Panenka is now fifty years old – twenty-five years ago he made a mistake, something he has lived with ever since and that is known about by everyone. Ever since he lived as an exile in his own small town, where everyone knows his story. His relationships were destroyed and for years he was estranged from his daughter who he loved fiercely. Now Panenka is managing to rebuild a family life – living with his daughter, who is separated from her husband, and her seven year old son.

However, at night Panenka suffers crippling headaches that he calls his iron mask – pain that leaves him curled up on the bathroom floor until it passes. Something is clearly very wrong. Panenka goes in search of help without telling his daughter – and so must face the reality of what is happening to him alone. He faces loosing everything all over again. Then he meets Esther, a woman who has come to live in the town – and knows nothing of Panenka’s infamous story. Together they negotiate a fragile new relationship, finding comfort and understanding in one another’s experiences allowing a little bit of love into their fractured lives.

Written with great insight into people’s frailties Panenka is a beautiful quiet little novel. It is a sadder novel than Leonard and Hungry Paul – there is a bittersweet quality to the story telling that may bring a tear to the eye. The characterisation is flawless and for me that is the sign of a really excellent novel – I believe absolutely that these people are real. A fabulous achievement – as I hear that second novels can be problematic – so such worries here!!

Poison for Teacher – Nancy Spain (1949) – with thanks to Virago for the review copy.

This is the second of two Nancy Spain novels that have been reissued this year by Virago. It is unusual I suppose for Virago to publish books that could be called mystery – but I think the decision to publish these rests more with who Nancy Spain was. She really was quite the character and a fascinating personality in her own right. The introduction to these editions written by Sandi Toksvig who is herself a big fan. Also, the mystery element in these books while present can be eclipsed a little by all the witty, jolly hockey sticks type frolics.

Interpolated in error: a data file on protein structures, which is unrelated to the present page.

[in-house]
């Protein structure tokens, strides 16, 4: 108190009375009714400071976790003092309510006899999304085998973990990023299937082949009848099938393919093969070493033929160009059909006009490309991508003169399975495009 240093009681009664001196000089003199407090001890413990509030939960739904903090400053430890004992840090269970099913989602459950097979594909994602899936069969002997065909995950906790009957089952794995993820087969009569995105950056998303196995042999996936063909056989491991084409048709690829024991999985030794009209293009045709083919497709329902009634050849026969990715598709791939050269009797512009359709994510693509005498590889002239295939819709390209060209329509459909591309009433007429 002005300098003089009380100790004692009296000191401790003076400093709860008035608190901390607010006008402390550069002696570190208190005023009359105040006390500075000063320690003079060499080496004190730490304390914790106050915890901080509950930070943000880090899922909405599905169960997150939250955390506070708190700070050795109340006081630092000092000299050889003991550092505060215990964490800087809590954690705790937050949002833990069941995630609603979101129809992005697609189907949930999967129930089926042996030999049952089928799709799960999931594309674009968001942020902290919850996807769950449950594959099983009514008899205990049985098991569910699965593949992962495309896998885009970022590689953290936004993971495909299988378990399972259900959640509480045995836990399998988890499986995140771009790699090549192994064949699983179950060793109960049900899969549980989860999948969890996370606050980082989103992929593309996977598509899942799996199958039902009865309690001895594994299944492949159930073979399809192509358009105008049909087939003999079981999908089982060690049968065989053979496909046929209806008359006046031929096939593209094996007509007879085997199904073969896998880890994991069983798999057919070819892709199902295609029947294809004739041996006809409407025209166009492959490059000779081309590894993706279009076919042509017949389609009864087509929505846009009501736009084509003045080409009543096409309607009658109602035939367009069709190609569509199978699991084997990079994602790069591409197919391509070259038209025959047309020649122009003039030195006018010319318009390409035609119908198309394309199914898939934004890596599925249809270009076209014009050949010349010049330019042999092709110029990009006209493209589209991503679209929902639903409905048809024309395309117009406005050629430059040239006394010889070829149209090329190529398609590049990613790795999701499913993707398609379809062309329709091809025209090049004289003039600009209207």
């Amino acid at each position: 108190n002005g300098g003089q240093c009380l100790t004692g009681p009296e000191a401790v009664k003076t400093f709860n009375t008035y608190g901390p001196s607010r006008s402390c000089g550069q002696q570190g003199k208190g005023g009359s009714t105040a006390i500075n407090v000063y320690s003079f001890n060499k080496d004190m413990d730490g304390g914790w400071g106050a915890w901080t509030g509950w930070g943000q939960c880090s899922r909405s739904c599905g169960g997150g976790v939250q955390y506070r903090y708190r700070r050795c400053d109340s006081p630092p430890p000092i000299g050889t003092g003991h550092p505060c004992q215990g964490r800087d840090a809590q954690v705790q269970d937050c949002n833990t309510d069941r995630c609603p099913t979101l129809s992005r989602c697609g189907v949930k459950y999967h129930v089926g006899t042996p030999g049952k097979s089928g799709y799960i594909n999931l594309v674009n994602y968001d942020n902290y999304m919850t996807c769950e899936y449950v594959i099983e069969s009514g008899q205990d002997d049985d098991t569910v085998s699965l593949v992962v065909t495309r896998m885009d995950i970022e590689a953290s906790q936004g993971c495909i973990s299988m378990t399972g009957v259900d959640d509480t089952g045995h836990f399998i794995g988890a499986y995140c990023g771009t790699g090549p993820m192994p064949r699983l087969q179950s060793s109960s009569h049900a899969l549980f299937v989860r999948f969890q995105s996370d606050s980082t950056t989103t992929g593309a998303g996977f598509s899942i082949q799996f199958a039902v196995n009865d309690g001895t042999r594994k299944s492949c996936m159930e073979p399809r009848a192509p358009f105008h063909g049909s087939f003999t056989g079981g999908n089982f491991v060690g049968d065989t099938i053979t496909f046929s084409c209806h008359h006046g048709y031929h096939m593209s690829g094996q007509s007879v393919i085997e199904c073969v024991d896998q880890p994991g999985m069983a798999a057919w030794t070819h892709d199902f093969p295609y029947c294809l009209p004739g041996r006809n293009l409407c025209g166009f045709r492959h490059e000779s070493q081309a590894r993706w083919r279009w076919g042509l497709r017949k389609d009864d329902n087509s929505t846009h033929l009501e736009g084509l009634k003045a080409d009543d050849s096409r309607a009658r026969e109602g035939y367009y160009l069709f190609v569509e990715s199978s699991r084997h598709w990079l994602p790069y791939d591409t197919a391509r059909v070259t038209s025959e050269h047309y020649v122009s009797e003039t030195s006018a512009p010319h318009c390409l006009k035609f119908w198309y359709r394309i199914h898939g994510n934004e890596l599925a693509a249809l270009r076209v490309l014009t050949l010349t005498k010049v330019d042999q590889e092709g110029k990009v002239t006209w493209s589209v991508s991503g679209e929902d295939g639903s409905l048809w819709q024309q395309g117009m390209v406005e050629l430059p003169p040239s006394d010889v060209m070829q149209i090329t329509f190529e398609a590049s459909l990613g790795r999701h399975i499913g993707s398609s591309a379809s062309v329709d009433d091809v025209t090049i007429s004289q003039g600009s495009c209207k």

In Poison for Teacher, we find ourselves in London and Sussex and is great fun for those who like school stories. Miriam Birdseye – former revue star and now professional detective is definitely intrigued when the headmistress of Radcliff Hall arrives at her Baker Street agency to consult her over a series of strange pranks that have begun to look rather sinister. Concerned about her school’s reputation, Miss Lipscomb fears that even her life might be in danger.

Miriam’s friend and colleague, former ballerina Natasha Nevkorina is really rather fed up with her husband Johnny DuVivien and walks out on him and straight into the case at Radcliffe Hall. Miriam and Natasha – neither of whom like children at all, nor can barely hide the fact – travel to the Sussex girls school in the guise of new teachers. Two more unlikely teachers it is really rather hard to imagine. Soon they are thrust into the world of this rather uncomfortable sounding school, uncovering a blackmail plot, infidelity, and jealousies on a fairly grand scale.

A play is being rehearsed and both Miriam and Natasha are drawn into the drama surrounding the play which everyone seems to be taking very seriously. Tragedy strikes when a teacher is poisoned during the play rehearsals, and another member of staff is left very unwell indeed.

As with the other Nancy Spain novels I have read this is great escapism, all jolly often irreverent fun, larger than life characters and a clever plot to boot. However, things do get just a little bit meander-y and confusing and frankly at just over 400 pages I think it is too long – a hundred pages too much perhaps.

Sorry for the long post – but three in one – yay!